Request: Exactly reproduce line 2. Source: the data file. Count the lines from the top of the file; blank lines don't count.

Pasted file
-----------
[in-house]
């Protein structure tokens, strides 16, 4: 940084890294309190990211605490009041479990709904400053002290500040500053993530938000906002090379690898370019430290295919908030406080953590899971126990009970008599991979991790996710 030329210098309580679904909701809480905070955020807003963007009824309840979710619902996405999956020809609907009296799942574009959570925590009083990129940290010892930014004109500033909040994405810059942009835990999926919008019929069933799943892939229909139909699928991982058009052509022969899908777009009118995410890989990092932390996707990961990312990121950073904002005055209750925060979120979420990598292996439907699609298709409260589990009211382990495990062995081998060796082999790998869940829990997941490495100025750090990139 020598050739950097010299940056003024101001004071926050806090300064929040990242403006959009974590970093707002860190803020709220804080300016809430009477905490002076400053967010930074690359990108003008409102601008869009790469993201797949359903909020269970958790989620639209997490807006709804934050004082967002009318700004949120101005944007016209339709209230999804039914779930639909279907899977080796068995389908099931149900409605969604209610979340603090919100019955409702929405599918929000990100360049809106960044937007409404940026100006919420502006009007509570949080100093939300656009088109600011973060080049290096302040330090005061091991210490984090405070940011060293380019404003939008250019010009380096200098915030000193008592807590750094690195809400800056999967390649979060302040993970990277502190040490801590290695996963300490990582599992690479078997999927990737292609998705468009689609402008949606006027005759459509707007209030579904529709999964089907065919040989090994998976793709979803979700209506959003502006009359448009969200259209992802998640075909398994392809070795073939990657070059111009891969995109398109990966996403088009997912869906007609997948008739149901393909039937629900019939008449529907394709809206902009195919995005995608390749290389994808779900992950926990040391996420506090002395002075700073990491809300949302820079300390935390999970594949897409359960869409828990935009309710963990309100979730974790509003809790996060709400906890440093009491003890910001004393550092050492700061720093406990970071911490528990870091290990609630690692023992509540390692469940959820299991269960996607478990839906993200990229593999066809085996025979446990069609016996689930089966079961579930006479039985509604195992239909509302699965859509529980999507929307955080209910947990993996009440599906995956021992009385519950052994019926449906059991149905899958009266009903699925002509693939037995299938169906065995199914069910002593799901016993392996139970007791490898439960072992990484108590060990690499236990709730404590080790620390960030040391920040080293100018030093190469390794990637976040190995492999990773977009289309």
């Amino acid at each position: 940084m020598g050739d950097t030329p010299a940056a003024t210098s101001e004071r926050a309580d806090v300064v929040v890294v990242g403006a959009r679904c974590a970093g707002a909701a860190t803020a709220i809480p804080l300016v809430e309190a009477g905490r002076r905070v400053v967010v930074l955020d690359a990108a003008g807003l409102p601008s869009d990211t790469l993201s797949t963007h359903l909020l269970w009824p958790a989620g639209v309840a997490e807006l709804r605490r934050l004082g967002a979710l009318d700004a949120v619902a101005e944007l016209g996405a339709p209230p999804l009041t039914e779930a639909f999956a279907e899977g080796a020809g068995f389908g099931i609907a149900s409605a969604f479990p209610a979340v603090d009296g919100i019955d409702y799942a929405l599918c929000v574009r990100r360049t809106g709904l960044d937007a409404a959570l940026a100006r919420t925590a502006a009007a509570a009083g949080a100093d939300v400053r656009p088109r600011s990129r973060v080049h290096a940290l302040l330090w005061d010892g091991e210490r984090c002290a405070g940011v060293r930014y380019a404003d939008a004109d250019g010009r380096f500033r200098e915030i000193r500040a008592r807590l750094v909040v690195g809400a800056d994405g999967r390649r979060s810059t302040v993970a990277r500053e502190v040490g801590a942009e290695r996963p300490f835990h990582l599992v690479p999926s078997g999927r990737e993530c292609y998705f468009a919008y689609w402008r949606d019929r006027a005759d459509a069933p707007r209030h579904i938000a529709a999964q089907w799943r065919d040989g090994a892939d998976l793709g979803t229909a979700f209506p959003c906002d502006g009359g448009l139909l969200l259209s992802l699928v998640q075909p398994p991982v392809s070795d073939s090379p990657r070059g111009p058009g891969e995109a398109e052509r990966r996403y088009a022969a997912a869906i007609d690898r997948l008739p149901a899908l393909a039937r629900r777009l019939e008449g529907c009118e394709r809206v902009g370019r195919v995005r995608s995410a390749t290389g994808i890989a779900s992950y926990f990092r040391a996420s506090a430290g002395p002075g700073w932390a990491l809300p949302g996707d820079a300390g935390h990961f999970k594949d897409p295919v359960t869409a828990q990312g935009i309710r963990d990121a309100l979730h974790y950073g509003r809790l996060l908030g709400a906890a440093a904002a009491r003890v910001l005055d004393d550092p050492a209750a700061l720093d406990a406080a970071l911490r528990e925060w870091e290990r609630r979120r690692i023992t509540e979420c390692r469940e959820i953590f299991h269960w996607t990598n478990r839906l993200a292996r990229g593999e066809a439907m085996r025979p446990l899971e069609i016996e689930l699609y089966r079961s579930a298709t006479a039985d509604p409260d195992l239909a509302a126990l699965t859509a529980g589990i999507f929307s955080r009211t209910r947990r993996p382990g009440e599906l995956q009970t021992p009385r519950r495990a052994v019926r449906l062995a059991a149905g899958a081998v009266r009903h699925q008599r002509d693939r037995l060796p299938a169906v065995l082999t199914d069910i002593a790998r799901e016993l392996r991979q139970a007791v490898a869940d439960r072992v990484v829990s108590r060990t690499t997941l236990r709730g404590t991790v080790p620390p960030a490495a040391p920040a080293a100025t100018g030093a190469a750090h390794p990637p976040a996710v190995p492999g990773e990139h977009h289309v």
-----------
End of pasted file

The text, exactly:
């Protein structure tokens, strides 16, 4: 940084890294309190990211605490009041479990709904400053002290500040500053993530938000906002090379690898370019430290295919908030406080953590899971126990009970008599991979991790996710 030329210098309580679904909701809480905070955020807003963007009824309840979710619902996405999956020809609907009296799942574009959570925590009083990129940290010892930014004109500033909040994405810059942009835990999926919008019929069933799943892939229909139909699928991982058009052509022969899908777009009118995410890989990092932390996707990961990312990121950073904002005055209750925060979120979420990598292996439907699609298709409260589990009211382990495990062995081998060796082999790998869940829990997941490495100025750090990139 020598050739950097010299940056003024101001004071926050806090300064929040990242403006959009974590970093707002860190803020709220804080300016809430009477905490002076400053967010930074690359990108003008409102601008869009790469993201797949359903909020269970958790989620639209997490807006709804934050004082967002009318700004949120101005944007016209339709209230999804039914779930639909279907899977080796068995389908099931149900409605969604209610979340603090919100019955409702929405599918929000990100360049809106960044937007409404940026100006919420502006009007509570949080100093939300656009088109600011973060080049290096302040330090005061091991210490984090405070940011060293380019404003939008250019010009380096200098915030000193008592807590750094690195809400800056999967390649979060302040993970990277502190040490801590290695996963300490990582599992690479078997999927990737292609998705468009689609402008949606006027005759459509707007209030579904529709999964089907065919040989090994998976793709979803979700209506959003502006009359448009969200259209992802998640075909398994392809070795073939990657070059111009891969995109398109990966996403088009997912869906007609997948008739149901393909039937629900019939008449529907394709809206902009195919995005995608390749290389994808779900992950926990040391996420506090002395002075700073990491809300949302820079300390935390999970594949897409359960869409828990935009309710963990309100979730974790509003809790996060709400906890440093009491003890910001004393550092050492700061720093406990970071911490528990870091290990609630690692023992509540390692469940959820299991269960996607478990839906993200990229593999066809085996025979446990069609016996689930089966079961579930006479039985509604195992239909509302699965859509529980999507929307955080209910947990993996009440599906995956021992009385519950052994019926449906059991149905899958009266009903699925002509693939037995299938169906065995199914069910002593799901016993392996139970007791490898439960072992990484108590060990690499236990709730404590080790620390960030040391920040080293100018030093190469390794990637976040190995492999990773977009289309």